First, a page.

Magic Methods

Magic Methods?? They’re not magic at all, just pretty useful when used correctly. This article emphasis on some of the magic methods used in Python.

Here’s a list of some common magic methods that exist-

__init__(self, […)

__init__ is the initialize of the class and is analogous to the constructor in Java and other languages. It’s the second method to be called in the lifecycle of a class; after __new__ has finished its execution. We won’t be covering __new__ as it’s very rarely used and most people manage to get around their jobs in complete ignorance of the method. The first argument ‘self’ refers to the current instance of the class.

Magic function in python

Execution of the following code gives us ‘a’ as the output in the interpreter. We’ve successfully used the __init__ method to add to a property to our class object.

__eq__(self,y)

This method is a comparison type magic method. It is used to define the behavior of the equality operator ‘==’ for two objects of the same class.

__ne__(self,y)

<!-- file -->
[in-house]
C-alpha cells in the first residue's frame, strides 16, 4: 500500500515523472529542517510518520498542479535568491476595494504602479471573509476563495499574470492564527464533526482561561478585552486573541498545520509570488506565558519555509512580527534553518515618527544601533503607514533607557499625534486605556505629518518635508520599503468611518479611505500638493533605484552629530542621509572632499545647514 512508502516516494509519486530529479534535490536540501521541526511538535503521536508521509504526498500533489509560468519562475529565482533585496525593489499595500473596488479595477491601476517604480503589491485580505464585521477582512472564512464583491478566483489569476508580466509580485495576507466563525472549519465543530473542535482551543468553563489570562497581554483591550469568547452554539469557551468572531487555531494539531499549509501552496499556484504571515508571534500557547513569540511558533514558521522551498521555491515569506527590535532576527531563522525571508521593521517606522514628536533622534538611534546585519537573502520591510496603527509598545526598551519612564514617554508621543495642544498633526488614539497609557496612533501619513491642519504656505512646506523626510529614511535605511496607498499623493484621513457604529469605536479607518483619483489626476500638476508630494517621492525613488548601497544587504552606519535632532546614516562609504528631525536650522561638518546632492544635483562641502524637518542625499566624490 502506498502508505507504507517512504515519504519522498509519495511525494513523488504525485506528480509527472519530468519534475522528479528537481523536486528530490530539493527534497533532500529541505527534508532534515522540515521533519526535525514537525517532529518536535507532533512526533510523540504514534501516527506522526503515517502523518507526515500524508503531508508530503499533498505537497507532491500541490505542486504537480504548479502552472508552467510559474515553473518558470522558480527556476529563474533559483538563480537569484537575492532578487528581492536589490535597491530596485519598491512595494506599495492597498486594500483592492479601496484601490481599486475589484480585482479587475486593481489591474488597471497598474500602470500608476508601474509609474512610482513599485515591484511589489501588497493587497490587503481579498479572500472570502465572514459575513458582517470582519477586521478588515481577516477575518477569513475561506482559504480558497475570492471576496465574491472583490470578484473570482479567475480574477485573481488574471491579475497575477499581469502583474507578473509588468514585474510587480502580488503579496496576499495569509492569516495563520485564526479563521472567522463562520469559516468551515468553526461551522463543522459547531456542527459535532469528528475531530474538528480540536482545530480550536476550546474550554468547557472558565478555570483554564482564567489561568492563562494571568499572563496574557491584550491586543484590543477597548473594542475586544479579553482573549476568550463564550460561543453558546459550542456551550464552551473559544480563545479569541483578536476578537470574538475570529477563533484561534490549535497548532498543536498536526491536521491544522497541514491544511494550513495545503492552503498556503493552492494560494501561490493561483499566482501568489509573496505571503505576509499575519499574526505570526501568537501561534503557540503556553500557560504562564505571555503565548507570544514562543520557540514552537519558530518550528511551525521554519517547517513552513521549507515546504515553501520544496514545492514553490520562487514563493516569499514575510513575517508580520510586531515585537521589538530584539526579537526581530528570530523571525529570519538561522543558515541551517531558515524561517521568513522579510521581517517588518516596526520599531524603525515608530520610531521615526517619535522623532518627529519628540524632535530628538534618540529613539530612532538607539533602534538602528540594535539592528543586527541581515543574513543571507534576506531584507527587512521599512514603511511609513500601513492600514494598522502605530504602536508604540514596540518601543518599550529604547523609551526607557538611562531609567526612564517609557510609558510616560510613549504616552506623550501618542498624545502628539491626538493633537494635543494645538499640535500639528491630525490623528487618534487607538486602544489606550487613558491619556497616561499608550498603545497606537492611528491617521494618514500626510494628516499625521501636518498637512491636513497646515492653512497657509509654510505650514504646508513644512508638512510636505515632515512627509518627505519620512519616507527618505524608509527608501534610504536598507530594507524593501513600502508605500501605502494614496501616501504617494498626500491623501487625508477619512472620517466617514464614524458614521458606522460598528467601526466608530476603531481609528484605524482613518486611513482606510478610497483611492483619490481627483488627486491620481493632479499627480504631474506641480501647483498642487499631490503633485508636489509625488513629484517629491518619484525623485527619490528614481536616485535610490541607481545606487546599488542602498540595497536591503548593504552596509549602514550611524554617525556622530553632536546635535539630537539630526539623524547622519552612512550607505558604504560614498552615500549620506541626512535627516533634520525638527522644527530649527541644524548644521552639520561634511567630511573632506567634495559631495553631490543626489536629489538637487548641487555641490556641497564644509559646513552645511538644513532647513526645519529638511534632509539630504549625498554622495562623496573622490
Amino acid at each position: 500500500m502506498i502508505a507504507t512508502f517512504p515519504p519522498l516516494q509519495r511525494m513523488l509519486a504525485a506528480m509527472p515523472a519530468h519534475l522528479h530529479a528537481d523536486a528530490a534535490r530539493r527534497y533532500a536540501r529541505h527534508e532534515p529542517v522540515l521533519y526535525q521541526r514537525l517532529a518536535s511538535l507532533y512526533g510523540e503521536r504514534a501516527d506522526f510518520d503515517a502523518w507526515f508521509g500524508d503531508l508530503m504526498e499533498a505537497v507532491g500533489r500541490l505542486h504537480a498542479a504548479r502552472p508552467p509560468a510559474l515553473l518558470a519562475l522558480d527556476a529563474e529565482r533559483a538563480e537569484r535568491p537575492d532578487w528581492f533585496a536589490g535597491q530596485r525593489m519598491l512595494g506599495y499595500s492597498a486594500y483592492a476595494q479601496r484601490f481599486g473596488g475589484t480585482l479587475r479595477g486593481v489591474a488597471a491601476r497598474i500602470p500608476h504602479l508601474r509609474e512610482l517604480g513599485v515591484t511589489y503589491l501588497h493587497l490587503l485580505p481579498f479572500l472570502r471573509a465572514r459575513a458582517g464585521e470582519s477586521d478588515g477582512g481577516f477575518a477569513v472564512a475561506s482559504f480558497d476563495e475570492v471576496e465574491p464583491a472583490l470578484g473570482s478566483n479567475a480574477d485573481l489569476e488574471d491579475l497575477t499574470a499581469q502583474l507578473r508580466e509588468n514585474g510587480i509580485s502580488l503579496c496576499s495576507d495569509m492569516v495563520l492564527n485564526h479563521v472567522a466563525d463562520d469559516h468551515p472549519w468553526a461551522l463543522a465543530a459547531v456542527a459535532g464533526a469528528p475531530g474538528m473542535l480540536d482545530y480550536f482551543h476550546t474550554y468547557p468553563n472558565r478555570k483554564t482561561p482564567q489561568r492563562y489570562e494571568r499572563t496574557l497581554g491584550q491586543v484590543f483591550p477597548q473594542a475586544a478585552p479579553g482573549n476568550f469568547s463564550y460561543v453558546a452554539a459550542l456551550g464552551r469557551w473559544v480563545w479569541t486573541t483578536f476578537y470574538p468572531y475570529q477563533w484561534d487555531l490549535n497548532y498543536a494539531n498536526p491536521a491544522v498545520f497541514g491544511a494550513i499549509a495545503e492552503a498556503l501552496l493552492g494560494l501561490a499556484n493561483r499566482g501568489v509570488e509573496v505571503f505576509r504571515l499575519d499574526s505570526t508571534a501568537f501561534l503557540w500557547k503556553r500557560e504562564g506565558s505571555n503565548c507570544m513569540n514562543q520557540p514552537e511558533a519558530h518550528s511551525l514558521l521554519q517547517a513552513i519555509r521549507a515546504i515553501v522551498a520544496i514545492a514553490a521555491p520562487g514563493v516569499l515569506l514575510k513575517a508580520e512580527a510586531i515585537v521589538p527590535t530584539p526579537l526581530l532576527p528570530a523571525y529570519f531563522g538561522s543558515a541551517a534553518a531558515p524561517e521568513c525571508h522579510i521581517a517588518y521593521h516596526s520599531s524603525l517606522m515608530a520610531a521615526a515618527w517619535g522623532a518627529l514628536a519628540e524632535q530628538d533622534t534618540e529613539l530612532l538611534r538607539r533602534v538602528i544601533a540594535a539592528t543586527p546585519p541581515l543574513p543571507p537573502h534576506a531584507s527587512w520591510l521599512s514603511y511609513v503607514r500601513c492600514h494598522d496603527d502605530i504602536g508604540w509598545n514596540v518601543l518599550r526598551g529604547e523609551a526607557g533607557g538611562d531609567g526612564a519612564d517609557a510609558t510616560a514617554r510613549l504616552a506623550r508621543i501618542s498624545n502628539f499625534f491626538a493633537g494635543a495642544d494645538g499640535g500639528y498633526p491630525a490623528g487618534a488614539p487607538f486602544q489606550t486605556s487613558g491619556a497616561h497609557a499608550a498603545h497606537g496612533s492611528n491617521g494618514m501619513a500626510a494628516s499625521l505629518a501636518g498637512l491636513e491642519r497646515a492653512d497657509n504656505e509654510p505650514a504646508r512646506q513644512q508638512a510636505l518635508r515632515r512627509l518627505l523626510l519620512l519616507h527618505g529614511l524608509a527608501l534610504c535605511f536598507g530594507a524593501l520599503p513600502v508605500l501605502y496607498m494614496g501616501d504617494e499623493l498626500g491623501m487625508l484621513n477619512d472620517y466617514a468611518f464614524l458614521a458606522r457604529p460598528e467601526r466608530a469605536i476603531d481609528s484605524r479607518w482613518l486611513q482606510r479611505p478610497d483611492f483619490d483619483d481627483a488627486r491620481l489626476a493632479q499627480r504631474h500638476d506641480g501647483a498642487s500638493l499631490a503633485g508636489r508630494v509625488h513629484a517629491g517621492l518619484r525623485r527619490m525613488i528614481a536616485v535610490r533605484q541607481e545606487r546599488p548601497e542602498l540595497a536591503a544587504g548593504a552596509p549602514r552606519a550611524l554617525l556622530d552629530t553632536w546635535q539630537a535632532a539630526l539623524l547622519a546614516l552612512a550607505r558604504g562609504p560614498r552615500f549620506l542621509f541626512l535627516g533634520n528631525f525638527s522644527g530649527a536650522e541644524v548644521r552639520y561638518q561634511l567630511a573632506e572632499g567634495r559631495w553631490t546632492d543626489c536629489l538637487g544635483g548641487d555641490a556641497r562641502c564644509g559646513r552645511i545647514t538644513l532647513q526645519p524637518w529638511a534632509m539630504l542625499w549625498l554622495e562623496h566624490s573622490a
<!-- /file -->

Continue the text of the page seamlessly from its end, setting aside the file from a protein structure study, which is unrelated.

This method is a comparison type magic method. It is used to define the behavior of the equality operator ‘!=’ for two objects of the same class.

Similarly,  __lt__, __gt__, __le__, __ge__ define the operations for ‘<’, ’>’, ’<=’, ’>=’ operators.

Magic function in python

Understandably, the above script gets us the following output.

“False
checking less than by definition in __lt__
True”

__getattr__(self, name)

This allows you to define the behavior when a user tries to access an attribute that does not exist. This method does not get called for any attribute that exists.

__setattr__(self, name, value)

This method is executed for every attempt to set an attribute value regardless of the attribute’s existence in the class object.

__str__(self)

This method is executed when str() is called on the instance of the class. It is also called whenever an attempt to print the value of the class is made.

__doc__

__doc__ is a subtle way of attaching documentation to methods, functions, and classes. __doc__ returns a string constant when it is the first statement inside the object definition.

__doc__ is not a method. Still magic though.

Magic function in python

 

For the following example, an attempt to print an object of class A returns ‘My value is <value>’.
__doc__ gives us ‘This is an example documentation’.

Well, this is it for this article. Hope, you have an idea about How to use Magic Methods in Python. I will appreciate your queries and feedbacks in the comment section. Until then, keep coding!

 

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